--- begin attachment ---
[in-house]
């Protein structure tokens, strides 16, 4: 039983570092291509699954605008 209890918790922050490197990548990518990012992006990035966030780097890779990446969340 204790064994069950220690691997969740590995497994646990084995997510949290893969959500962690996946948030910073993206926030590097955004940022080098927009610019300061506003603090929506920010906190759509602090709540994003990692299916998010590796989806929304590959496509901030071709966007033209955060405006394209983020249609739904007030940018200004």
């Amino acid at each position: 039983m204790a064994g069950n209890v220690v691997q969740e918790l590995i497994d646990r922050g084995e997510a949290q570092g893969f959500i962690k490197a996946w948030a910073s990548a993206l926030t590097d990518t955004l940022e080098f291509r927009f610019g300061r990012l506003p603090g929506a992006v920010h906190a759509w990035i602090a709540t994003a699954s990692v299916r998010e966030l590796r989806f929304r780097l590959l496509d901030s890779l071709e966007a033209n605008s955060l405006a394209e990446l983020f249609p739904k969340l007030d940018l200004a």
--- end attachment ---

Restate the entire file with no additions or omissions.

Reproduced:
[in-house]
């Protein structure tokens, strides 16, 4: 039983570092291509699954605008 209890918790922050490197990548990518990012992006990035966030780097890779990446969340 204790064994069950220690691997969740590995497994646990084995997510949290893969959500962690996946948030910073993206926030590097955004940022080098927009610019300061506003603090929506920010906190759509602090709540994003990692299916998010590796989806929304590959496509901030071709966007033209955060405006394209983020249609739904007030940018200004």
């Amino acid at each position: 039983m204790a064994g069950n209890v220690v691997q969740e918790l590995i497994d646990r922050g084995e997510a949290q570092g893969f959500i962690k490197a996946w948030a910073s990548a993206l926030t590097d990518t955004l940022e080098f291509r927009f610019g300061r990012l506003p603090g929506a992006v920010h906190a759509w990035i602090a709540t994003a699954s990692v299916r998010e966030l590796r989806f929304r780097l590959l496509d901030s890779l071709e966007a033209n605008s955060l405006a394209e990446l983020f249609p739904k969340l007030d940018l200004a």